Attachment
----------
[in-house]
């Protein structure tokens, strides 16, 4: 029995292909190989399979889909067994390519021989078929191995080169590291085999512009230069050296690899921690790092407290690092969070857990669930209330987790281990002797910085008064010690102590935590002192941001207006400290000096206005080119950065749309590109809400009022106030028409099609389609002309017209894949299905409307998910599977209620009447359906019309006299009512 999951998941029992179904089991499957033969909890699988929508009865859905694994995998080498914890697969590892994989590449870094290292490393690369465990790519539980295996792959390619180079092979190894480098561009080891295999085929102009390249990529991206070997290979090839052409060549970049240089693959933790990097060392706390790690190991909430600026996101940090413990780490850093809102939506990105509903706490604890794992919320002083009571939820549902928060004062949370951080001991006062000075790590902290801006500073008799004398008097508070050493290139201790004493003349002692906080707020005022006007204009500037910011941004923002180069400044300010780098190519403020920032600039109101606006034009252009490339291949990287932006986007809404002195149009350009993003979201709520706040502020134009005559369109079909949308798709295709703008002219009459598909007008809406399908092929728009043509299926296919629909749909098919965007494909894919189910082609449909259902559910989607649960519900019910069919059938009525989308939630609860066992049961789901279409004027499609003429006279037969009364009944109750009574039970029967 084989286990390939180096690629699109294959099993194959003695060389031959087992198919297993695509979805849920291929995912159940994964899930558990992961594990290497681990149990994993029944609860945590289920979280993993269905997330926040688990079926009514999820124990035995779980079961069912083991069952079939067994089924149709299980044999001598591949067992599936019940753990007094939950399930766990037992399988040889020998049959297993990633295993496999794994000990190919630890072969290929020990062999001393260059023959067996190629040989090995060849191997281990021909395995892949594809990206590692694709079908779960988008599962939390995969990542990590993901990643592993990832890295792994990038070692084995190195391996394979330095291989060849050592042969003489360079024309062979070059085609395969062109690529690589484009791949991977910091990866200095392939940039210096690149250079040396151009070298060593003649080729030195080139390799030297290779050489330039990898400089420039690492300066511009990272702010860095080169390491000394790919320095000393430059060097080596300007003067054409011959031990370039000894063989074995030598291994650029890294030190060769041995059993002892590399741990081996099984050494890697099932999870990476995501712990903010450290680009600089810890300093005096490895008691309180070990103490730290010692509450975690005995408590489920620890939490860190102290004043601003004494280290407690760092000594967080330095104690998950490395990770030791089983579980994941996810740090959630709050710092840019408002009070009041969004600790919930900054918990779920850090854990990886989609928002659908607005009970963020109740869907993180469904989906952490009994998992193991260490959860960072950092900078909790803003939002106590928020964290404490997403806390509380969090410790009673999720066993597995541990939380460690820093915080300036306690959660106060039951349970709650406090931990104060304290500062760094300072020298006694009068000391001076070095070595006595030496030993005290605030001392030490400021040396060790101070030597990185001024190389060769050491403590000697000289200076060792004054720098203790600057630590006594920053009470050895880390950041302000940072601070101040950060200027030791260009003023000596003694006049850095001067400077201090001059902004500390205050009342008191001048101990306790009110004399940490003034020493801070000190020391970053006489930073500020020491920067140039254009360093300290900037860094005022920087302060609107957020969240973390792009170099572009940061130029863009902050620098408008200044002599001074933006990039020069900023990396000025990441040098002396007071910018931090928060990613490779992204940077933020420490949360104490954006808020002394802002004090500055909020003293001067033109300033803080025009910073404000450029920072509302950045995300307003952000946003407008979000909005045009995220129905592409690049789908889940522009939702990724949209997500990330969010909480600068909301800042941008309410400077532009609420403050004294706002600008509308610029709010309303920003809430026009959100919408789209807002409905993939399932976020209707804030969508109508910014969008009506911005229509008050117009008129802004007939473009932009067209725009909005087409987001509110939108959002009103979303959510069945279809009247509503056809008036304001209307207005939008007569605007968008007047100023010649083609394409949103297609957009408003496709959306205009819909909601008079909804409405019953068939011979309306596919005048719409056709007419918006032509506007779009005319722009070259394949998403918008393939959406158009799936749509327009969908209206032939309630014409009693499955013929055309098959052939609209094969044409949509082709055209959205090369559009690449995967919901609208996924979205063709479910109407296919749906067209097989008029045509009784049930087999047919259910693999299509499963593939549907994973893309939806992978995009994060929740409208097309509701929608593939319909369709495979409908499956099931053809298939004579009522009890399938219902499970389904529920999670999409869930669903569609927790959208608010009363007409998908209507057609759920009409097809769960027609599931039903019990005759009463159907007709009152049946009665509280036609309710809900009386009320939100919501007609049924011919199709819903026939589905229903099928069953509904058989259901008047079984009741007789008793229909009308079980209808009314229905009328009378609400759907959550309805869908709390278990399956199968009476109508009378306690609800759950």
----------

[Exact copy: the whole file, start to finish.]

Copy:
[in-house]
């Protein structure tokens, strides 16, 4: 029995292909190989399979889909067994390519021989078929191995080169590291085999512009230069050296690899921690790092407290690092969070857990669930209330987790281990002797910085008064010690102590935590002192941001207006400290000096206005080119950065749309590109809400009022106030028409099609389609002309017209894949299905409307998910599977209620009447359906019309006299009512 999951998941029992179904089991499957033969909890699988929508009865859905694994995998080498914890697969590892994989590449870094290292490393690369465990790519539980295996792959390619180079092979190894480098561009080891295999085929102009390249990529991206070997290979090839052409060549970049240089693959933790990097060392706390790690190991909430600026996101940090413990780490850093809102939506990105509903706490604890794992919320002083009571939820549902928060004062949370951080001991006062000075790590902290801006500073008799004398008097508070050493290139201790004493003349002692906080707020005022006007204009500037910011941004923002180069400044300010780098190519403020920032600039109101606006034009252009490339291949990287932006986007809404002195149009350009993003979201709520706040502020134009005559369109079909949308798709295709703008002219009459598909007008809406399908092929728009043509299926296919629909749909098919965007494909894919189910082609449909259902559910989607649960519900019910069919059938009525989308939630609860066992049961789901279409004027499609003429006279037969009364009944109750009574039970029967 084989286990390939180096690629699109294959099993194959003695060389031959087992198919297993695509979805849920291929995912159940994964899930558990992961594990290497681990149990994993029944609860945590289920979280993993269905997330926040688990079926009514999820124990035995779980079961069912083991069952079939067994089924149709299980044999001598591949067992599936019940753990007094939950399930766990037992399988040889020998049959297993990633295993496999794994000990190919630890072969290929020990062999001393260059023959067996190629040989090995060849191997281990021909395995892949594809990206590692694709079908779960988008599962939390995969990542990590993901990643592993990832890295792994990038070692084995190195391996394979330095291989060849050592042969003489360079024309062979070059085609395969062109690529690589484009791949991977910091990866200095392939940039210096690149250079040396151009070298060593003649080729030195080139390799030297290779050489330039990898400089420039690492300066511009990272702010860095080169390491000394790919320095000393430059060097080596300007003067054409011959031990370039000894063989074995030598291994650029890294030190060769041995059993002892590399741990081996099984050494890697099932999870990476995501712990903010450290680009600089810890300093005096490895008691309180070990103490730290010692509450975690005995408590489920620890939490860190102290004043601003004494280290407690760092000594967080330095104690998950490395990770030791089983579980994941996810740090959630709050710092840019408002009070009041969004600790919930900054918990779920850090854990990886989609928002659908607005009970963020109740869907993180469904989906952490009994998992193991260490959860960072950092900078909790803003939002106590928020964290404490997403806390509380969090410790009673999720066993597995541990939380460690820093915080300036306690959660106060039951349970709650406090931990104060304290500062760094300072020298006694009068000391001076070095070595006595030496030993005290605030001392030490400021040396060790101070030597990185001024190389060769050491403590000697000289200076060792004054720098203790600057630590006594920053009470050895880390950041302000940072601070101040950060200027030791260009003023000596003694006049850095001067400077201090001059902004500390205050009342008191001048101990306790009110004399940490003034020493801070000190020391970053006489930073500020020491920067140039254009360093300290900037860094005022920087302060609107957020969240973390792009170099572009940061130029863009902050620098408008200044002599001074933006990039020069900023990396000025990441040098002396007071910018931090928060990613490779992204940077933020420490949360104490954006808020002394802002004090500055909020003293001067033109300033803080025009910073404000450029920072509302950045995300307003952000946003407008979000909005045009995220129905592409690049789908889940522009939702990724949209997500990330969010909480600068909301800042941008309410400077532009609420403050004294706002600008509308610029709010309303920003809430026009959100919408789209807002409905993939399932976020209707804030969508109508910014969008009506911005229509008050117009008129802004007939473009932009067209725009909005087409987001509110939108959002009103979303959510069945279809009247509503056809008036304001209307207005939008007569605007968008007047100023010649083609394409949103297609957009408003496709959306205009819909909601008079909804409405019953068939011979309306596919005048719409056709007419918006032509506007779009005319722009070259394949998403918008393939959406158009799936749509327009969908209206032939309630014409009693499955013929055309098959052939609209094969044409949509082709055209959205090369559009690449995967919901609208996924979205063709479910109407296919749906067209097989008029045509009784049930087999047919259910693999299509499963593939549907994973893309939806992978995009994060929740409208097309509701929608593939319909369709495979409908499956099931053809298939004579009522009890399938219902499970389904529920999670999409869930669903569609927790959208608010009363007409998908209507057609759920009409097809769960027609599931039903019990005759009463159907007709009152049946009665509280036609309710809900009386009320939100919501007609049924011919199709819903026939589905229903099928069953509904058989259901008047079984009741007789008793229909009308079980209808009314229905009328009378609400759907959550309805869908709390278990399956199968009476109508009378306690609800759950």